HONG KONG/SINGAPORE (Reuters) - Australia has made the deepest dividend cuts globally this year, with more than $6 billion deferred or cancelled as companies conserve cash to ride out the coronavirus, turning foreign investors wary of the country’s normally high-yielding firms.
Payout changes have been announced over the past two months and strategists believe more are coming as companies sign off annual accounts on June 30.
Data from stockbroker Ord Minnett showed A$9.72 billion ($6.4 billion) worth of cuts and deferrals so far. Fund manager Janus Henderson calculated a first-quarter contraction that was the steepest among major markets.
Australia is considered one of the world’s highest-yielding markets but the dividend cuts could cause it to lose some of its competitive advantage. The cuts will be keenly felt locally too among a population boasting one of the world’s highest rates of share ownership and given a A$3 trillion pension system heavily skewed towards equities.
“There has been meaningful impact on the Australian market given the large weighting of financials and the focus of cuts and deferrals in that sector this year,” said Ord Minnett’s head of private client research, Simon Kent-Jones.
Financials comprise more than a quarter of the benchmark stock price index and, under pressure to demonstrate stability to regulators, account for the steepest cuts.
Westpac Banking Corp (WBC.AX), the second-largest bank by market capitalisation, deferred its first-half dividend, saving it A$3.39 billion - equivalent to almost a third of 2019 operating expenses. Australia and New Zealand Banking Group Ltd’s (ANZ.AX) followed suit and saved A$2.26 billion.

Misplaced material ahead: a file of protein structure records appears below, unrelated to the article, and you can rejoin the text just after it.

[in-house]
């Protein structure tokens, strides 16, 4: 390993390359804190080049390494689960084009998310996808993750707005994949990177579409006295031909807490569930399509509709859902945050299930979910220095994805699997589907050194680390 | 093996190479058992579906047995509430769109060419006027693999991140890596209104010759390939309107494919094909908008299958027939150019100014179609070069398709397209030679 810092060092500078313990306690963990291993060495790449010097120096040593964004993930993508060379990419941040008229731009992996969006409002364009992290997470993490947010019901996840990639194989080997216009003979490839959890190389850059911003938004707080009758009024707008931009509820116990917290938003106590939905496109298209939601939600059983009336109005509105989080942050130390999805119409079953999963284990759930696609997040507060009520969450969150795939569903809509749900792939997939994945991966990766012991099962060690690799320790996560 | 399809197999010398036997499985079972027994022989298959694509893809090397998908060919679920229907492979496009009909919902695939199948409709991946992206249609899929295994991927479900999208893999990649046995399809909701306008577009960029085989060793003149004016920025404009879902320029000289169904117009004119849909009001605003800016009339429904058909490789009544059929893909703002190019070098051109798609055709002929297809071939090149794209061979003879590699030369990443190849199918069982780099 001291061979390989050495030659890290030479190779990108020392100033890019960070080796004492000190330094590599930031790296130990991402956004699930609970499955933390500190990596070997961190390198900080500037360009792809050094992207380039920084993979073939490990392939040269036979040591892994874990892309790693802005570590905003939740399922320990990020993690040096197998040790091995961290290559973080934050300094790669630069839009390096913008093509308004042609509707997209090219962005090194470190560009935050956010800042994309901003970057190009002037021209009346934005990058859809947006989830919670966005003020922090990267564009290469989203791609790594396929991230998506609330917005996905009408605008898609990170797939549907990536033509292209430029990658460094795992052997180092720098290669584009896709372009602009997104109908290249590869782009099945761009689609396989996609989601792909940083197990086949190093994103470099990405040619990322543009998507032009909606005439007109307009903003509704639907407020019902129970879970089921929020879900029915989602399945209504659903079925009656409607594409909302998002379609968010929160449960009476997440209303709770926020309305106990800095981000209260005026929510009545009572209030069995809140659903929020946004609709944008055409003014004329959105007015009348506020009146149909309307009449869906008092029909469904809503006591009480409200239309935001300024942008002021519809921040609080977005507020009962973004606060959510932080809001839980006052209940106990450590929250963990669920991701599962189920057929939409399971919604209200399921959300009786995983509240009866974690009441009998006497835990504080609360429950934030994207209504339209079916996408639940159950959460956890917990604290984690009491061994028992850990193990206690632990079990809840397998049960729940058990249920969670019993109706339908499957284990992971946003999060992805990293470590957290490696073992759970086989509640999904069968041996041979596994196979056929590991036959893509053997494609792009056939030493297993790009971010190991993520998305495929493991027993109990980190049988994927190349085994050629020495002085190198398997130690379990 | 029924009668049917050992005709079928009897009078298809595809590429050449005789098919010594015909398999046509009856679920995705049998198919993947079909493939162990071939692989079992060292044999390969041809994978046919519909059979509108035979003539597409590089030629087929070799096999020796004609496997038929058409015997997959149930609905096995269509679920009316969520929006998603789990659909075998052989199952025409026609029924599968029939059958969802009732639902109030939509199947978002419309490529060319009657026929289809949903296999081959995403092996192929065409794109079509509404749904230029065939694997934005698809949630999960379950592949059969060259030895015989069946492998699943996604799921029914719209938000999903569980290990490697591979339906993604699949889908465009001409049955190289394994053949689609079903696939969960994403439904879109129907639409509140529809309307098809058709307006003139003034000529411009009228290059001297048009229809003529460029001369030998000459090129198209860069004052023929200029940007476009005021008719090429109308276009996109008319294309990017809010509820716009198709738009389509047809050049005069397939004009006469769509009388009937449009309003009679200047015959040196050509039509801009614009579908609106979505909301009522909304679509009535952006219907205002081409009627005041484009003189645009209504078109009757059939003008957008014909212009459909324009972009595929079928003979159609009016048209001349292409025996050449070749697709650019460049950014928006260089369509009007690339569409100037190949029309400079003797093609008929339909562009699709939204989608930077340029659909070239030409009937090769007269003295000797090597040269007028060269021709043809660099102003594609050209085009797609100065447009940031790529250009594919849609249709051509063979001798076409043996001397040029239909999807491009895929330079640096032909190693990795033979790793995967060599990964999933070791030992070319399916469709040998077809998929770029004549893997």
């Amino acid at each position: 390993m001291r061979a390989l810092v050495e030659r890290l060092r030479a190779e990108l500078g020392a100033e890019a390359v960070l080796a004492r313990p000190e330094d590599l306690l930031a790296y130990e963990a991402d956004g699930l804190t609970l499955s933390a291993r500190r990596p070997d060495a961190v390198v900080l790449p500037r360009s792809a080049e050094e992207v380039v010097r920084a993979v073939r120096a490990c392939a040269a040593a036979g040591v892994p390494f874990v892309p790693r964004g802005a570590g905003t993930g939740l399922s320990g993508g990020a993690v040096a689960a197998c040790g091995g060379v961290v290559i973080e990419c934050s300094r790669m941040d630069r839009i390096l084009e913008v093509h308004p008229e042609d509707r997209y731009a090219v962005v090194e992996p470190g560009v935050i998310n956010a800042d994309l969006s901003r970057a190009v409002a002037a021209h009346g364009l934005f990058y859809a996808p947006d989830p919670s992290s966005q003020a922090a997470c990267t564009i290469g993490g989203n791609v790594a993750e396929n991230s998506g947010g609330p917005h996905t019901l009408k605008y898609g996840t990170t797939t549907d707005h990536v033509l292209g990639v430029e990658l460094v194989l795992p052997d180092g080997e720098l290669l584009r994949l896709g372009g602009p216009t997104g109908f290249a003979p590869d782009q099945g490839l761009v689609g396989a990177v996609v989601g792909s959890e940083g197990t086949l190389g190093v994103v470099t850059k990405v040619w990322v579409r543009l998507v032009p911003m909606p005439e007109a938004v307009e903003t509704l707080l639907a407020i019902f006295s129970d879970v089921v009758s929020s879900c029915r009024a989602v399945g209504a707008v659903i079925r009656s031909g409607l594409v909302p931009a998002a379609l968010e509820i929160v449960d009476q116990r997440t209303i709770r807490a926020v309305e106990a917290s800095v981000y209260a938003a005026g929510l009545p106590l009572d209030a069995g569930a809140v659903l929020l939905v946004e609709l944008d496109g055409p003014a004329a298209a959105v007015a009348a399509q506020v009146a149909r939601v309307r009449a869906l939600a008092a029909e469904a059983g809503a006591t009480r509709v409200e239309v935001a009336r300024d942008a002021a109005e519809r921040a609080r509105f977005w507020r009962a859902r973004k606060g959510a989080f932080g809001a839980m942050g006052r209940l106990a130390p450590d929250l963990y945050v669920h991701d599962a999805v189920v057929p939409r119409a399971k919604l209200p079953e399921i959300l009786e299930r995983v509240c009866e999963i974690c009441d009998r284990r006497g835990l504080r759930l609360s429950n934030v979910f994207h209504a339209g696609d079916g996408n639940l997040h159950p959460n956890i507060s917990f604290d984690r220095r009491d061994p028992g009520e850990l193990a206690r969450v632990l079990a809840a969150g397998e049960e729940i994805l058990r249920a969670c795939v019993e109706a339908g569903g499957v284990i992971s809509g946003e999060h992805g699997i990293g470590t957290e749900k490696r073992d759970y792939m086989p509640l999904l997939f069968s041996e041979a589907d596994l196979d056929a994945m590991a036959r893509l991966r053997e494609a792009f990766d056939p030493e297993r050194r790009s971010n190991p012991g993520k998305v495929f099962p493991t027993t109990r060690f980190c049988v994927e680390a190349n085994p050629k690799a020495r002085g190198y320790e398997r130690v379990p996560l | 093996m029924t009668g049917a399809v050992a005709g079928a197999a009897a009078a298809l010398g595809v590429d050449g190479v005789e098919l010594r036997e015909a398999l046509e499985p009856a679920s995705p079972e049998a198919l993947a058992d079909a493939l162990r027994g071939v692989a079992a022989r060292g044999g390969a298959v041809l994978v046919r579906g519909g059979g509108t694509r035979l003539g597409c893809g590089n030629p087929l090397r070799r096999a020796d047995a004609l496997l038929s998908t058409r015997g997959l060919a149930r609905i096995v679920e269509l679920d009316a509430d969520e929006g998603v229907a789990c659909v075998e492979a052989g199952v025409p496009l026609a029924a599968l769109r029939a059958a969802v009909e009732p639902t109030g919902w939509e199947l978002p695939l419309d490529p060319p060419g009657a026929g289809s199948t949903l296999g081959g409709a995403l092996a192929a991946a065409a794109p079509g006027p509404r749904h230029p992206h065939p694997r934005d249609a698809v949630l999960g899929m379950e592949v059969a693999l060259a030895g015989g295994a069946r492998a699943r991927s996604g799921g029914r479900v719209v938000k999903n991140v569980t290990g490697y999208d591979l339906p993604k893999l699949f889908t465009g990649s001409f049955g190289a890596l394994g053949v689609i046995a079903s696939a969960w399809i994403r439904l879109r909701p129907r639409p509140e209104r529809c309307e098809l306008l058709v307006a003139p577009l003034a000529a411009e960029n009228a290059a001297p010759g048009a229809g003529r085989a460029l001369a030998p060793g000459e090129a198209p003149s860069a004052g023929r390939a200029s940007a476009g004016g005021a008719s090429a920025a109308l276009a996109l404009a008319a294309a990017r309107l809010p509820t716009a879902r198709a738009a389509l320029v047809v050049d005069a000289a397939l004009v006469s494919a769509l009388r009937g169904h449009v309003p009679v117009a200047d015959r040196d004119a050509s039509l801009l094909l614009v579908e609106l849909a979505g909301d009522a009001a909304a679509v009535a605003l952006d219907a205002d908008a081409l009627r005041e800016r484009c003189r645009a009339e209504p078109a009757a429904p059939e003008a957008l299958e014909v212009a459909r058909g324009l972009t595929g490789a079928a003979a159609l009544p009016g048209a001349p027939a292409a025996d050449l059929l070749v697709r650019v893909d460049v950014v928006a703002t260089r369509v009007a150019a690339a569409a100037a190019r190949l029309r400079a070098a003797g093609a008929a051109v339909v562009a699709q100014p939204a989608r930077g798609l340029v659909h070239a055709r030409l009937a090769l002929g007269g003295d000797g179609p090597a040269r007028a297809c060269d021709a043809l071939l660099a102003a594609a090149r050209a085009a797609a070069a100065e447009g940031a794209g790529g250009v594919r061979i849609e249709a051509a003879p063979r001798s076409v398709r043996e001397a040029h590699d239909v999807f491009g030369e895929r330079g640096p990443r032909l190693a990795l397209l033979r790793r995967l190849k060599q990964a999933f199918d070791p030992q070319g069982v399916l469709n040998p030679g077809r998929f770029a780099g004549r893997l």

National Australia Bank Ltd (NAB.AX) cut its dividend by 75% to its lowest in three decades and saved A$1.58 billion.
Portfolio manager Scott Kelly at DNR Capital, which manages A$5.5 billion, said reduced dividends could last for at least three years.
“Companies will be maintaining more conservative balance sheets, they will be making structural decisions and that will mean we see lower dividends,” Kelly told Reuters.
Australia has the world’s second-highest level of equity ownership with the stock exchange’s latest estimates from 2017 showing 37% of people directly own shares outside of their pension funds, second only to Hong Kong’s 41%.
Globally, dividends rose 3.6% to a record $275.4 billion in January-March due mostly to one-off payouts in the United States, showed an analysis by Janus Henderson.
However, it forecast a global drop of 15% to 35% this year, or as much as $493 billion.
It found dividends paid in Australia over the last quarter fell 35.2% versus a year earlier, the most of any major market.
“We’ve avoided the banks,” said Sat Duhra, who manages Janus Henderson’s dividend strategy in Asia. “The valuations in North Asia are more compelling and we think the earnings outlook is more compelling.”
Global equity strategists forecast annual dividends this year to fall 26.6% in Australia, versus 16.6% in Britain, 2.5% in the United States and 2% in Japan, Refinitiv data showed.
($1 = 1.5286 Australian dollars)
(This story corrects forecast for dollar-value fall in dividends this year to $493 billion from $933 billion in paragraph 13)
Reporting by Scott Murdoch in Hong Kong and Tom Westbrook in Singapore; Additional reporting Hikeyuki Sano in Tokyo; Editing by Christopher Cushing